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Docks dispute causes empty shelves at supermarkets

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Sold out: Grocery stores have been hit by a shortage of some produce (Photograph supplied)
Empty: Stores across the island have been running out of fresh produce (Photo supplied)

Grocery stores are suffering from a shortage of fresh produce as a result of last week’s disruptions at Hamilton Docks.

But retailers are confident that stocks will be replenished later today following the arrival of two container ships.

The disruption, which ran for six days up until last Tuesday, November 24, forced all three regular container ship visitors to prolong their stays in Bermuda last week. That in turn impacted the schedules of two of the vessels.

The Bermuda Islander last called on the island two weeks ago -- on the day that dock-workers downed tools.

The action meant that she had to remain in Bermuda waters for almost a week until her cargo could be discharged. As a result she was unable to make her regular Thursday call last week, leaving shops unable to stock up for the weekend.

The Oleander was also late leaving the island last week, delaying her arrival by two days this week. The container ship, which normally docks every Monday, was expected to eventually arrive yesterday but the voyage was hampered by rough seas.

The Oleander is now expected to reach Bermuda at first light this morning , while Bermuda Islander is scheduled to arrive later today. Freight companies yesterday said disruptions to regular schedules had resulted in the shortages.

Barry Brewer, the CEO of Bermuda Container Line, which operates Oleander, said: “There are three ships that top up the shelves on a weekly basis and so the moment you have a disruption, be it at the docks or at sea, you really notice it.

“The first thing you’ll notice is the shortage of fresh vegetables. There wasn’t a Friday ship last week, so Oleander is going to be the first since the beginning of last week.”

George Butterfield, president of Meyer Freight, added: “With the Bermuda Islander cancelling last week’s voyage, I expect it caused challenges with our customers maintaining stock levels.

“The Islander has returned to schedule and will arrive in Bermuda tomorrow morning. The vessel will be loaded with cargo from the cancelled voyage as well, with many containers containing fresh produce.”

Dock management firm Stevedoring Services said staff had been working regular shifts since the dispute was referred to the Labour Disputes Tribunal last week.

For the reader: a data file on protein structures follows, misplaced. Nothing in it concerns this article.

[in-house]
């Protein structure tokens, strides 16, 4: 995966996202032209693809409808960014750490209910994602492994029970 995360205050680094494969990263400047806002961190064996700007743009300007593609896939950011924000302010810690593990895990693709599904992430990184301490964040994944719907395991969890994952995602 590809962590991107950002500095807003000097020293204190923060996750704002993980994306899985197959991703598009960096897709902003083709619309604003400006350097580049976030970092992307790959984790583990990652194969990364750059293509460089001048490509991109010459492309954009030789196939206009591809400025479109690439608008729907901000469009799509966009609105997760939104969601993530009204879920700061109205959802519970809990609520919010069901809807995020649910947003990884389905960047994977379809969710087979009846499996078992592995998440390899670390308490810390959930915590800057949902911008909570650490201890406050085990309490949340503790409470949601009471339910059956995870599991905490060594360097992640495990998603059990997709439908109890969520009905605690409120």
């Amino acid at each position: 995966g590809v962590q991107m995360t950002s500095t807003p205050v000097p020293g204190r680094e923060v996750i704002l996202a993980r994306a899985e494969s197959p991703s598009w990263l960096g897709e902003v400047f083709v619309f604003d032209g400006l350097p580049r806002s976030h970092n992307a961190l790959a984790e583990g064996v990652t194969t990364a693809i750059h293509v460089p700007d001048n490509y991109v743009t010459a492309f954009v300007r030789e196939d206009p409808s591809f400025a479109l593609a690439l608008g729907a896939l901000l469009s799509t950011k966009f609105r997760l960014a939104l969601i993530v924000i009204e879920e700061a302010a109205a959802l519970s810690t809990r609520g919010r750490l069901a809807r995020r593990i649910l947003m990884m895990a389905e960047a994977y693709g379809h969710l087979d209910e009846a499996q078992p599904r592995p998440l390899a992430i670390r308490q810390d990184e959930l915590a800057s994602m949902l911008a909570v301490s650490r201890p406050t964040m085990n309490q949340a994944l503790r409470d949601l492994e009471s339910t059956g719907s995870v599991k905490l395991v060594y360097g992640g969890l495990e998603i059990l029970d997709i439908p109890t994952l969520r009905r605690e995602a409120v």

Warren Jones, the company’s chief executive, would not comment on that matter, but did confirm that workers would be on hand to unload the vessels this morning.

Chris Furbert, president of the Bermuda Industrial Union, agreed.

“The port workers have been back on the job since last Wednesday and they are working as normal,” he said.

Yesterday store bosses confirmed there had been a shortage of many products on sale.

Seth Stutzman, president of The MarketPlace, said: “We’re short of a lot of stock but it’s mostly fresh produce. We always try and keep some stock set aside, but we can only work with what we have and there have definitely been challenges. We all know why this has happened, and our customers have been very sympathetic.

“We’re hoping that we’re going to get a ship in tomorrow – that’s the rumour. And then hopefully we’ll be back to normal by the weekend.”

Mr Stutzman added extra staff would be on duty to get produce from the warehouse to the store.

“We still then have to separate everything out and so it’s probably going to be the afternoon before goods are on the shelf,” he said.

Tredick Gorham, president of Supermart on Front Street, said the store had been able to keep stock levels up – in part because local farmers had kept the supply chain open. Mr Gorham added that the company had flown some items in.

“When things get redirected like that it’s obviously very disruptive,” he said. “But we have been flying goods in and local farmers are doing a great job. It’s been a lot of work but we have managed to find a way around things.”

Another store representative, who asked not to be named, said the lack of produce on the shelves had angered some customers.

“We’re having to put up with a lot of angry customers complaining, blaming the supermarkets for the problem,” he said.

“Customers are continually asking, if these walkouts are illegal, then why is no one held accountable?

“I’ve been telling them to deal with the person who caused the problem – Mr Furbert.”

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Published December 03, 2020 at 8:43 am (Updated December 03, 2020 at 8:43 am)

Docks dispute causes empty shelves at supermarkets

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